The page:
The study concluded that a wide range of positive youth development approaches can result in positive youth behavior outcomes and the prevention of youth problem behaviors. Nineteen effective programs showed positive changes in youth behavior, including significant improvements in interpersonal skills, quality of peer and adult relationships, self-control, problem solving, cognitive competencies, self-efficacy, commitment to schooling, and academic achievement.

4) Roseth, C, Johnson, D. and Johnson, R. (2008). Promoting Early Adolescents' Achievement and Peer Relationships: The Effects of Cooperative, Competitive, and Individualistic Goal Structures. Psychological Bulletin, Vol. 134, No. 2, pp 223-245.

This study is also "findable" on the internet. Roseth, Johnson & Johnson reviewed 148 independent studies involving 17000 students in 11 different countries, finding that "higher achievement and more positive peer relationships were associated with cooperative rather than competitive or individualistic goal structures."

The study is compelling in the number of independent studies whose results it distills and the number of students involved. Rather than character education per se, however, its results focus on those schools where there is a specific attempt to diminish competition in the classroom, in favor of students learning together and supporting one another in their learning endeavors.

For schools that achieve appropriately positive student-student relationships: results are seen in higher school competence, in classroom grades, in standardized test scores, in involvement in the classroom, in prosocial behavior, and in self esteem.

"As predicted, in this study we found that for early adolescents, cooperative goal structures were associated with higher levels of achievement than were competitive or individualistic goal structures."

The authors also note most studies as indicating that classrooms with "performance oriented" structures (comparing one's competence to that of others) lead to more negative outcomes and have a negative relation to grades, while "mastery oriented" classrooms (focusing on self improvement) do not.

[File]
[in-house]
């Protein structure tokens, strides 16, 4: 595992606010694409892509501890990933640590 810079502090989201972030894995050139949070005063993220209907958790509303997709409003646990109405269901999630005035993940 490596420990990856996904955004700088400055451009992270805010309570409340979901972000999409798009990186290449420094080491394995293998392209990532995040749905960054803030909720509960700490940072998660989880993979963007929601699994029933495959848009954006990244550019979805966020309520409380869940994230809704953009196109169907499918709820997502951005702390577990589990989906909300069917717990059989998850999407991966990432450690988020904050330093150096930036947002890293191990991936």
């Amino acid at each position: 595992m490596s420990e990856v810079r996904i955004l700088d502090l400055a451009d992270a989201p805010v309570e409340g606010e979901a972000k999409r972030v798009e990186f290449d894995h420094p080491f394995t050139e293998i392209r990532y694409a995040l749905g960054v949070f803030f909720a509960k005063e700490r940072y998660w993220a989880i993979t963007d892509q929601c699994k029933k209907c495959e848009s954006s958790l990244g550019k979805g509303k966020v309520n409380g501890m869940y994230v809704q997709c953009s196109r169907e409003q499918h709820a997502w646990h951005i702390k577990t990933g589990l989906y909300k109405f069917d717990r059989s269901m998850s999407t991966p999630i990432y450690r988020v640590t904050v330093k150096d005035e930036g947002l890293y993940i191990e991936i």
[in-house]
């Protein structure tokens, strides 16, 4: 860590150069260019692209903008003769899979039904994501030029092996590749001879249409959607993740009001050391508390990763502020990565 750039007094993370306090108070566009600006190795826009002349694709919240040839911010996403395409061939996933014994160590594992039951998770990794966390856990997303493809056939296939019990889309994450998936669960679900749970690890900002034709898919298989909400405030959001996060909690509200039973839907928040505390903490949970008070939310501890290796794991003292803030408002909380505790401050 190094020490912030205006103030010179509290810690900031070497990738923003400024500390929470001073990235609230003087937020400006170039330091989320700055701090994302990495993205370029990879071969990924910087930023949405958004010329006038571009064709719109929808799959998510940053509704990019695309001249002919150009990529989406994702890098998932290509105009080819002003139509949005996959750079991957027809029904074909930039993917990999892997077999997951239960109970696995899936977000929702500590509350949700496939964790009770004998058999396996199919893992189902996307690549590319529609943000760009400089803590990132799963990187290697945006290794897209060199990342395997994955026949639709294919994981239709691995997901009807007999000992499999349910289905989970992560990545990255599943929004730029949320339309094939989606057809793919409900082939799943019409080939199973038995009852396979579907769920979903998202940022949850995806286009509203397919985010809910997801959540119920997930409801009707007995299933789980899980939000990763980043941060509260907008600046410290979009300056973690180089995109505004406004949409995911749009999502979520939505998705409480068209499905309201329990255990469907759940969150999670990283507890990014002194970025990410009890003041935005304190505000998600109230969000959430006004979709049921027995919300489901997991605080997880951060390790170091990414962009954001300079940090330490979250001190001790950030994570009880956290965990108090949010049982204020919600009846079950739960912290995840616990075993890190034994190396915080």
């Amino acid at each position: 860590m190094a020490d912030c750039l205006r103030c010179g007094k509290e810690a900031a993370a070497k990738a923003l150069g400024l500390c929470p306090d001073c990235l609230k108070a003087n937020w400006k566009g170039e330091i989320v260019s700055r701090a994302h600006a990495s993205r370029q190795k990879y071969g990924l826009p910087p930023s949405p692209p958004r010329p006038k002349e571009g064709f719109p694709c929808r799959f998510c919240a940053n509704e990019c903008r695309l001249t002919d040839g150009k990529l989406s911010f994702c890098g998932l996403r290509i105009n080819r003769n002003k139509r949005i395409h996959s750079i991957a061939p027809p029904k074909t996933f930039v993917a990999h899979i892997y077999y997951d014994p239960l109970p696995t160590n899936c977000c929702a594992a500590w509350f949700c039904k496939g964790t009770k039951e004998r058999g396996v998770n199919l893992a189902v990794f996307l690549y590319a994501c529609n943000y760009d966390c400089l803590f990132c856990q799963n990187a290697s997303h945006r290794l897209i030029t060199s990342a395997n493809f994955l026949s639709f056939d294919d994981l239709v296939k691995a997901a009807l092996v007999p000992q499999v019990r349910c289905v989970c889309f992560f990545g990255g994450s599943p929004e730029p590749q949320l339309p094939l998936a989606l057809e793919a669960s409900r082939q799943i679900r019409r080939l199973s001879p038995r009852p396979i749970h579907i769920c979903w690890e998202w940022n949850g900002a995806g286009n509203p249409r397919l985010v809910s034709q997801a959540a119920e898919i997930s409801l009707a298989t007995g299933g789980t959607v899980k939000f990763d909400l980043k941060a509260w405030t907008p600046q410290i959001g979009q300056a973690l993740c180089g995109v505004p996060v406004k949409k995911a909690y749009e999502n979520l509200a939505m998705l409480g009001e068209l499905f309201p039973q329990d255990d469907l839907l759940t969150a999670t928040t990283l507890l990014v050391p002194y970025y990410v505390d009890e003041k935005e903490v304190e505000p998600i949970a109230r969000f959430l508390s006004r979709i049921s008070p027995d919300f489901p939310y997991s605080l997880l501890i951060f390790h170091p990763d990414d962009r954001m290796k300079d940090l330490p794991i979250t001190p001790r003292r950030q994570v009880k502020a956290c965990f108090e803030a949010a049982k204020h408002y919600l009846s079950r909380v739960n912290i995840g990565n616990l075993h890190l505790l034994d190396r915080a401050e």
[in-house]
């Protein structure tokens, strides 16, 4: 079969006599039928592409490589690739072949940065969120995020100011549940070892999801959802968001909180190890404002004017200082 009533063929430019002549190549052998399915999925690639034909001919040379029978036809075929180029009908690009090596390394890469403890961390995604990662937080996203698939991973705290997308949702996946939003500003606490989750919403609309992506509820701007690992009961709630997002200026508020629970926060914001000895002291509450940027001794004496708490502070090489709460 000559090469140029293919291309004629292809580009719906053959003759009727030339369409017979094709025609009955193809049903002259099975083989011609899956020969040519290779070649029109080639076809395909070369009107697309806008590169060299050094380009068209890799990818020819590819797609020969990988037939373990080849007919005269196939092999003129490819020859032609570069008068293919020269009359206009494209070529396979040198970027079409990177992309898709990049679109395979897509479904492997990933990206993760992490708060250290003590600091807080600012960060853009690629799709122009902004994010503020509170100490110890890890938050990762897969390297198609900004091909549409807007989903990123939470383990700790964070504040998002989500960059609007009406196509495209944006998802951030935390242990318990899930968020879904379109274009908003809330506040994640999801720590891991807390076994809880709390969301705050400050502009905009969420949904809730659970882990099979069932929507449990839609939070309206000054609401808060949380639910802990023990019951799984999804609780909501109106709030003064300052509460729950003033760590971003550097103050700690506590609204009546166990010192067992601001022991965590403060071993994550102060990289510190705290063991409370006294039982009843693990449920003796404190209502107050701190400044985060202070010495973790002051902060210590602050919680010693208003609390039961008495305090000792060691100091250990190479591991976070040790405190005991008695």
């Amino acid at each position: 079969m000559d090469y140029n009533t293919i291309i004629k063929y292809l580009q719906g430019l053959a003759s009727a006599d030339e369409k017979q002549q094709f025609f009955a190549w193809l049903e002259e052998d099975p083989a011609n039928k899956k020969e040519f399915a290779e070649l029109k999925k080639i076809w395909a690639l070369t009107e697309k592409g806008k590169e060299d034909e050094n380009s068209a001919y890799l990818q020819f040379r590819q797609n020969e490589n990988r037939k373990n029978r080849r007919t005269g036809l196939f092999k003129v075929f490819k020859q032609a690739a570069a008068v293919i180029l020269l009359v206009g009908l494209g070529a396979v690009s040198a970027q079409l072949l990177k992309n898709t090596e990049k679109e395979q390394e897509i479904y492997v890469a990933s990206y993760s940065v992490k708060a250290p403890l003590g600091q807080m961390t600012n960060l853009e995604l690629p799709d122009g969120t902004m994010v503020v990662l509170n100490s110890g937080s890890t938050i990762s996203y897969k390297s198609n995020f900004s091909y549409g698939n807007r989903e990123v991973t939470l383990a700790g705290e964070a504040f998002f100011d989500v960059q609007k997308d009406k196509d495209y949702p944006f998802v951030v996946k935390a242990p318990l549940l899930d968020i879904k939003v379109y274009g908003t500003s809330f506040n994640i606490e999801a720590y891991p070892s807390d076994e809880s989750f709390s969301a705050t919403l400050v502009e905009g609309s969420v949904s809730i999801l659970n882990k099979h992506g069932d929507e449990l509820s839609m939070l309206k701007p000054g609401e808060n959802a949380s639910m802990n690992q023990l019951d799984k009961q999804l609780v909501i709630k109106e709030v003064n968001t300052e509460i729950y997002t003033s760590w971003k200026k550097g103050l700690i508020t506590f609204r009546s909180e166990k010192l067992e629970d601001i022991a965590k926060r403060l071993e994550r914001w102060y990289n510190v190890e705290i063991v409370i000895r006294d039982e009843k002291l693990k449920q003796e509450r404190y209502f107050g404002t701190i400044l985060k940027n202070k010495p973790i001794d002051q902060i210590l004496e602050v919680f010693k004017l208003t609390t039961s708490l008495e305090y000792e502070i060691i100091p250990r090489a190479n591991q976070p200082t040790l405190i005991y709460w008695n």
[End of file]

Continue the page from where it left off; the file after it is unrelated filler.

"As the results of this study suggest, the more successful students are in building positive peer relationships, the more likely these students are to achieve [academically]."

For more researching supporting the tie between character education and academics, check out David Streight's latest evidence-based book, Breaking Into the Heart of Character.

David Streight has been Executive Director of the Center for Spiritual and Ethical Education since 2004. He spent thirty years as a teacher and school psychologist working in Catholic, public, and private independent schools. He is a Nationally Certified School Psychologist, a past president of a state association for school psychologists, and a frequent workshop presenter. He served ten years as U.S. Secretary for the European-based Association pour la Défense des Langues et Cultures Ménacées, and as an officer in the Association pour la Promotion de la Culture Provençale. Streight is currently host for the teacher section of the PBS/WNET website, Religion and Ethics Newsweekly.

[Type: Article]

[User Group: Administration, Teachers]

[Grade: Lower, Middle, Upper]

[Subject: Moral Development and Character Education]

[Subject: School Culture]